The Phantom Family Halo – When I Fall Out

January 01, 1970

(Knitting Factory)


There is something tell tale of a band being on the right
track when Julian Cope hails your music as “good for the mental health”. And
when you have an act that cites a gaggle of artists guaranteed to spin the head
of rock ‘n’ roll’s Druid King as inspirations, an endorsement from the onetime
Teardrop Explodes frontman is all the more logical.


However, while the Phantom Family Halo, the brainchild of
former Sapat sound manipulator Dominic Cipolla, may claim the likes of
Throbbing Gristle, Guru Guru and Faust as sonic heroes, those expecting a heady
trip similar to the ground he and partner William Benton covered with their
masterful 2009 double LP opus Monoliths
and These Flowers Never Die
or their recent collaborative Mindeater EP with fellow Louisville,
Kentucky ex-pat Bonnie “Prince” Billy might be in for a bit of a surprise.


In fact, When I Fall
, the Halo’s third full-length LP, sounds quite different from anything
the group has offered since forming in 2007. 
Comprised of eight original songs, the Phantom’s latest is the first of
two conceptual recordings the band is releasing this year-one dedicated to
darkness and the other to light.


When I Fall Out is
the dark LP whose songs took Cipolla over a year to pen and were propelled by
the sudden passing of a close friend, former Halo auxiliary drummer Tony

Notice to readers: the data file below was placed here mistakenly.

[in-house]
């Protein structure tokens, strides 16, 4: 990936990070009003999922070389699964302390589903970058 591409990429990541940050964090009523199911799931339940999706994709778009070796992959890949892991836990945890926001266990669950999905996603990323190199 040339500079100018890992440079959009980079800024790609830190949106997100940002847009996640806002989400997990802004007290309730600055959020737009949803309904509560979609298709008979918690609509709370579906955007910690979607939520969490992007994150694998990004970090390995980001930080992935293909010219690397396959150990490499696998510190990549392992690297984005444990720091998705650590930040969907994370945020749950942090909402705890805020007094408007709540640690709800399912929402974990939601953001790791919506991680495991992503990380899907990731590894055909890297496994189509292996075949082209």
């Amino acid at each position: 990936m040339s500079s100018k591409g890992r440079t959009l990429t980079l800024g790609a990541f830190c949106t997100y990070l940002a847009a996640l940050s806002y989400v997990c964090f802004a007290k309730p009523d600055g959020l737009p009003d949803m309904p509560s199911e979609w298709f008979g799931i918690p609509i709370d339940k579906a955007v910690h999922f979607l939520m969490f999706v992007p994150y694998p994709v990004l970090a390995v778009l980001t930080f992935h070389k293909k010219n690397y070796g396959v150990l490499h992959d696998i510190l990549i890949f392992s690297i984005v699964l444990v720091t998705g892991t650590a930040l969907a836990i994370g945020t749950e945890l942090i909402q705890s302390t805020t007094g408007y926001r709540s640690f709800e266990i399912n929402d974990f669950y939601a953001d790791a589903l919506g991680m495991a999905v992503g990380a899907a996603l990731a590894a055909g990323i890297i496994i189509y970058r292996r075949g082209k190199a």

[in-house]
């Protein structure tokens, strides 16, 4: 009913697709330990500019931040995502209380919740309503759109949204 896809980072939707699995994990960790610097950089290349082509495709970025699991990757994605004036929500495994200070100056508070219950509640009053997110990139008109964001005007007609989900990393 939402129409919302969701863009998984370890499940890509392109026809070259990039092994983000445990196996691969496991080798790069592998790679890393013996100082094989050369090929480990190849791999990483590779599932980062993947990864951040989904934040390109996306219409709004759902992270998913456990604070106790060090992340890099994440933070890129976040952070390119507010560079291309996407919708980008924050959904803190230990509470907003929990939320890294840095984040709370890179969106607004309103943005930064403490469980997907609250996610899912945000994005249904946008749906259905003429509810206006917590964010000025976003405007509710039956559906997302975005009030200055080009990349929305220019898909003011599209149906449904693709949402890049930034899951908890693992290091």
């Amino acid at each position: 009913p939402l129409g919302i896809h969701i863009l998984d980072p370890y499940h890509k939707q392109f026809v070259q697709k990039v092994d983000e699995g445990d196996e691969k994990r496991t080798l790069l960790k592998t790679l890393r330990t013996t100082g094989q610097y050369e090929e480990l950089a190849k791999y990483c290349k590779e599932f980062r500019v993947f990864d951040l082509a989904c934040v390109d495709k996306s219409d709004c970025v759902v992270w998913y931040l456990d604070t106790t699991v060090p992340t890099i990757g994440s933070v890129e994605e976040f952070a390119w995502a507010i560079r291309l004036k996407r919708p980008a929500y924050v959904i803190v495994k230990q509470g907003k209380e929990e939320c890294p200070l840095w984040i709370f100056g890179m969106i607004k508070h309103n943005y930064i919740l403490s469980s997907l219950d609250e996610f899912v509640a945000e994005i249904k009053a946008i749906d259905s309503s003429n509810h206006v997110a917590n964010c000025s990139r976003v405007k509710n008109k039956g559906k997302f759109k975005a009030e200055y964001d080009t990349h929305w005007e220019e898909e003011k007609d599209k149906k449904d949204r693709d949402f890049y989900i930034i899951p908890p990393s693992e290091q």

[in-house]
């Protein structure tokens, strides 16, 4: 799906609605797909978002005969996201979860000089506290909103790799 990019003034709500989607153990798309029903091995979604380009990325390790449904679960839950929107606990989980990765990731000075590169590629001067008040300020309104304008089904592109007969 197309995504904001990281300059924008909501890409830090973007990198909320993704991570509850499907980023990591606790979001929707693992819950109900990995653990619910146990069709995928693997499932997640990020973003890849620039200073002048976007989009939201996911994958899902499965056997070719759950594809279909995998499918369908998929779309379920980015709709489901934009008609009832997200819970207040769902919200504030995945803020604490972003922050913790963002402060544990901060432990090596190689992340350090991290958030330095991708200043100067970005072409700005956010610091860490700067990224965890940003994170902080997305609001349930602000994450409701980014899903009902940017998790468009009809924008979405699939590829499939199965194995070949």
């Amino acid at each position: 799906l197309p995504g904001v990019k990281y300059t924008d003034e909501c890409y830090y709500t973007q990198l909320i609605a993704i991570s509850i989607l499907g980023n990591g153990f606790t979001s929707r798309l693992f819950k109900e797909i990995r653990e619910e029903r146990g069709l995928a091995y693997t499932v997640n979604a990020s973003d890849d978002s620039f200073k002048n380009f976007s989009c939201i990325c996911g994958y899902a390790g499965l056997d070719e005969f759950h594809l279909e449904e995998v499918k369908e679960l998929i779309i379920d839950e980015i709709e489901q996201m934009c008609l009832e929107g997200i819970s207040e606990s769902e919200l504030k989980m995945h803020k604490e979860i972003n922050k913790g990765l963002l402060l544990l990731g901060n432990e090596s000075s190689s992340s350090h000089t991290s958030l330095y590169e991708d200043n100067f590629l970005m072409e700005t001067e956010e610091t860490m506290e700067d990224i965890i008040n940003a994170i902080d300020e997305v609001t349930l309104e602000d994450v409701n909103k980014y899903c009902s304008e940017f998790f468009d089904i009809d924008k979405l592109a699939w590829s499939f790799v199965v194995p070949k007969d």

Bailey. Yet while the lyrical themes of this record stem from a place of
sorrow, it is counterbalanced by a kinetic accessibility that has belied
previous PFH outings, albeit to a degree. “White Hot Gun” and “Above My Head”
channels Brian Eno’s Roxy Music years, while “Light Year Girl” evokes the more
rockist moments of Roky Erickson’s solo years before mutating into a vibe
evocative of early Mercury Rev in session with Archie Shepp. 


The seriously buggier side of the Halo does turn up eventually on When
I Fall Out
, particularly on the gauzy, Deerhunter-esque “Dirty Blade” and
the hypnotic closing number “Vital Energy”, a Maharishi-tinged mind melter whose
freaky coda will definitely appeal to those who have seen the band in concert
and understand their prowess for sending heads up to the sky like nitrous-filled


In the fall of 2012, the Halo will unveil the “light” half
of their two-LP arc, tentatively titled Hard
Apple Moon
. It promises to be a more “resigned” and “angry” outing
according to the Knitting Factory Records web site. Indeed it will be
interesting to see how this forthcoming title compares to When I Fall Out–especially for those more in tune with the group’s
more experimental side.


Hot Gun”, “Light Year Girl”, “Vital Energy” RON

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